High-intensity Erotic Visual Stimuli De-activate the Primary Visual Cortex in Women
Article first published online: 10 APR 2012
© 2012 International Society for Sexual Medicine
The Journal of Sexual Medicine
Volume 9, Issue 6, pages 1579–1587, June 2012
How to Cite
Huynh, H. K., Beers, C., Willemsen, A., Lont, E., Laan, E., Dierckx, R., Jansen, M., Sand, M., Weijmar Schultz, W. and Holstege, G. (2012), High-intensity Erotic Visual Stimuli De-activate the Primary Visual Cortex in Women. Journal of Sexual Medicine, 9: 1579–1587. doi: 10.1111/j.1743-6109.2012.02706.x
- Issue published online: 1 JUN 2012
- Article first published online: 10 APR 2012
- Primary visual cortex;
- Low-/high-intensity erotic stimuli;
- cerebral blood flow
Introduction. The primary visual cortex, Brodmann's area (BA 17), plays a vital role in basic survival mechanisms in humans. In most neuro-imaging studies in which the volunteers have to watch pictures or movies, the primary visual cortex is similarly activated independent of the content of the pictures or movies. However, in case the volunteers perform demanding non-visual tasks, the primary visual cortex becomes de-activated, although the amount of incoming visual sensory information is the same.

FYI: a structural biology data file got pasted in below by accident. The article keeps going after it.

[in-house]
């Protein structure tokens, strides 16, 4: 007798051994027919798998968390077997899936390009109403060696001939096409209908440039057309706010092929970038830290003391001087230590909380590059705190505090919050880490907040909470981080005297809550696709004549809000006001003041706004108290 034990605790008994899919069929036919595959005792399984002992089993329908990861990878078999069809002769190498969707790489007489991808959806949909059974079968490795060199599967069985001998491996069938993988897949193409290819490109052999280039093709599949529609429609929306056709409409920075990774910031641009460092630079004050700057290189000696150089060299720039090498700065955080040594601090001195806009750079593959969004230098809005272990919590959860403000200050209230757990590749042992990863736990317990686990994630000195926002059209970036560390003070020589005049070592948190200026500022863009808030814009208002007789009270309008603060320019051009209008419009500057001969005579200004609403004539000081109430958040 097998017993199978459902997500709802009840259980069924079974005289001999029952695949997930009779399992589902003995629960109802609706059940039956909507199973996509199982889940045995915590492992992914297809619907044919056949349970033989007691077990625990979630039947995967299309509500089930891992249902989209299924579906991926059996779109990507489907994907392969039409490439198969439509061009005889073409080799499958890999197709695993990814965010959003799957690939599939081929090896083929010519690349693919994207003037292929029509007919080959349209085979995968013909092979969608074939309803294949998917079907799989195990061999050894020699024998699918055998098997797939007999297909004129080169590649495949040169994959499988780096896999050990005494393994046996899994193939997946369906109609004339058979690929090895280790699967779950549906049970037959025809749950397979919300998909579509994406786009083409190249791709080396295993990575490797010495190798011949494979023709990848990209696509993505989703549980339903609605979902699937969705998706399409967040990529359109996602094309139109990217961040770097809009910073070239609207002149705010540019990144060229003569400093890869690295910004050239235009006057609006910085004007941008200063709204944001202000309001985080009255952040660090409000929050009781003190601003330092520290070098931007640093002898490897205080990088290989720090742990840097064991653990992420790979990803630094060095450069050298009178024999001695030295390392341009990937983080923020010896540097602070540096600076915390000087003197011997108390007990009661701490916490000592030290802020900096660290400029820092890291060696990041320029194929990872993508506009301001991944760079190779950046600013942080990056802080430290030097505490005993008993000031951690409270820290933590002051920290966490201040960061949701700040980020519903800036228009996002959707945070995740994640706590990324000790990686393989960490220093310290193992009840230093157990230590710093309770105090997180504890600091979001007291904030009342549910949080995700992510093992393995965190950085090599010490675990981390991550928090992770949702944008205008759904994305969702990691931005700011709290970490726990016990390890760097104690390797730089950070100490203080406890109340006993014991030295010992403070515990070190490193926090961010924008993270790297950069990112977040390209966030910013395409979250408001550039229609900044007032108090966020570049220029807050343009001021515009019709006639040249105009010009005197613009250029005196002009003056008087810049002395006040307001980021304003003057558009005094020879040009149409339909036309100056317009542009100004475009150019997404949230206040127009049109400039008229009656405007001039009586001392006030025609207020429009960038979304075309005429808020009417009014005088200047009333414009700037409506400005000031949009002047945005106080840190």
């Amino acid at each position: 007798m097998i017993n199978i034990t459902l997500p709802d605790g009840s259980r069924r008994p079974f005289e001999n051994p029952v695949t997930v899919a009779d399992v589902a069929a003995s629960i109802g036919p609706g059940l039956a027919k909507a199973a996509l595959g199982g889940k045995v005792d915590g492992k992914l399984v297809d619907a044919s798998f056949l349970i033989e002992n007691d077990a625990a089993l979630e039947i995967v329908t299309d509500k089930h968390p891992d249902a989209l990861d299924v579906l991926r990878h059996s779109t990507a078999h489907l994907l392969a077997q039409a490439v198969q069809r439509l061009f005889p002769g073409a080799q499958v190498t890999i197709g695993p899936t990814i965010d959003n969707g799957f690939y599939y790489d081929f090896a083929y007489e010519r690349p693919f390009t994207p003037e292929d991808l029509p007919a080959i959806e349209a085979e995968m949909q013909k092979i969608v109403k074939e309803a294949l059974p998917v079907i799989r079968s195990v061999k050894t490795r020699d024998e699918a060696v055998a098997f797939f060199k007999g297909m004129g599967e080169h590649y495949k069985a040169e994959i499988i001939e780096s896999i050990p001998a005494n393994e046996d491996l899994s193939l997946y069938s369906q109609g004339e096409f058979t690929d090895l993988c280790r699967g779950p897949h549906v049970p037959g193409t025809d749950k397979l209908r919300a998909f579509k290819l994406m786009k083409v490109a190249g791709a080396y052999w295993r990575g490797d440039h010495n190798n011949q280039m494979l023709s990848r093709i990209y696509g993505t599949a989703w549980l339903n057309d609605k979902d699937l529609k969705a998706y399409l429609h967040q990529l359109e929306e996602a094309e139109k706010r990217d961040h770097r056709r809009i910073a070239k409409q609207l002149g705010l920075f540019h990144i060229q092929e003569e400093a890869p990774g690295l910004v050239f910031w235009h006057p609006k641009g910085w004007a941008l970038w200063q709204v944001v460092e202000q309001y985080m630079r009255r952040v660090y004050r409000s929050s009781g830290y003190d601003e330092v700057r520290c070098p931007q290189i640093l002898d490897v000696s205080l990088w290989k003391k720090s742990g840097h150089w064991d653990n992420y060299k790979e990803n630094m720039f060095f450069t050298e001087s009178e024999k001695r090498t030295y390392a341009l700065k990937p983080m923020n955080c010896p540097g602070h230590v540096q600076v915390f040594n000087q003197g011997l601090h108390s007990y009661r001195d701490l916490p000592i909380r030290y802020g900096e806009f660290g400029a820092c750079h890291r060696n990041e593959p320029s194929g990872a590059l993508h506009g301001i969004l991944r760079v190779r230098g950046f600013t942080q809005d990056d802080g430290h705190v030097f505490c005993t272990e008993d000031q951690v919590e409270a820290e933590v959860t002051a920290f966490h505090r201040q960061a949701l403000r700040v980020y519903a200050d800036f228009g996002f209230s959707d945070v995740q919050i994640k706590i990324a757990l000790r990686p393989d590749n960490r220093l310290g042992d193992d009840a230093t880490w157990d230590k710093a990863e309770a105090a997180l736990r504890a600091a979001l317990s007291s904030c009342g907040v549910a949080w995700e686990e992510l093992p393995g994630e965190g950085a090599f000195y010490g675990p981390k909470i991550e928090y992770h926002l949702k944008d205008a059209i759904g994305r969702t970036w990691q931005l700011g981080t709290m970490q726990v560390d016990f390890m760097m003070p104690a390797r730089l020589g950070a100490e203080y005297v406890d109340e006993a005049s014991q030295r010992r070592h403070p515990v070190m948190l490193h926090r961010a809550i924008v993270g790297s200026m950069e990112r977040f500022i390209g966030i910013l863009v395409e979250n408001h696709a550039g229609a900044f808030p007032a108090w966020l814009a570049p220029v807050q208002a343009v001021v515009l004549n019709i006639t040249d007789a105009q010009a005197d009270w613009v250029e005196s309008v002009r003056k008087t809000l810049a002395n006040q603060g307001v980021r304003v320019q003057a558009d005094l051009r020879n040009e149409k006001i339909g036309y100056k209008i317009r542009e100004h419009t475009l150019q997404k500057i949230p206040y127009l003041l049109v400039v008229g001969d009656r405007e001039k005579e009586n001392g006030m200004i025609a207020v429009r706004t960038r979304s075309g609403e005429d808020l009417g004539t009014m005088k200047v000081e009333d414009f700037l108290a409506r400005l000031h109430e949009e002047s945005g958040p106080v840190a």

Aim. Do low- and high-intensity erotic movies, compared to neutral movies, produce similar de-activation of the primary visual cortex?
Methods. Brain activation/de-activation was studied by Positron Emission Tomography scanning of the brains of 12 healthy heterosexual premenopausal women, aged 18–47, who watched neutral, low- and high-intensity erotic film segments.
Main Outcome Measures. We measured differences in regional cerebral blood flow (rCBF) in the primary visual cortex during watching neutral, low-intensity erotic, and high-intensity erotic film segments.
Results. Watching high-intensity erotic, but not low-intensity erotic movies, compared to neutral movies resulted in strong de-activation of the primary (BA 17) and adjoining parts of the secondary visual cortex.
Conclusions. The strong de-activation during watching high-intensity erotic film might represent compensation for the increased blood supply in the brain regions involved in sexual arousal, also because high-intensity erotic movies do not require precise scanning of the visual field, because the impact is clear to the observer. Huynh HK, Beers C, Willemsen A, Lont E, Laan E, Dierckx R, Jansen M, Sand M, Weijmar Schultz W, and Holstege G. High-intensity erotic visual stimuli de-activate the primary visual cortex in women. J Sex Med 2012;9:1579–1587.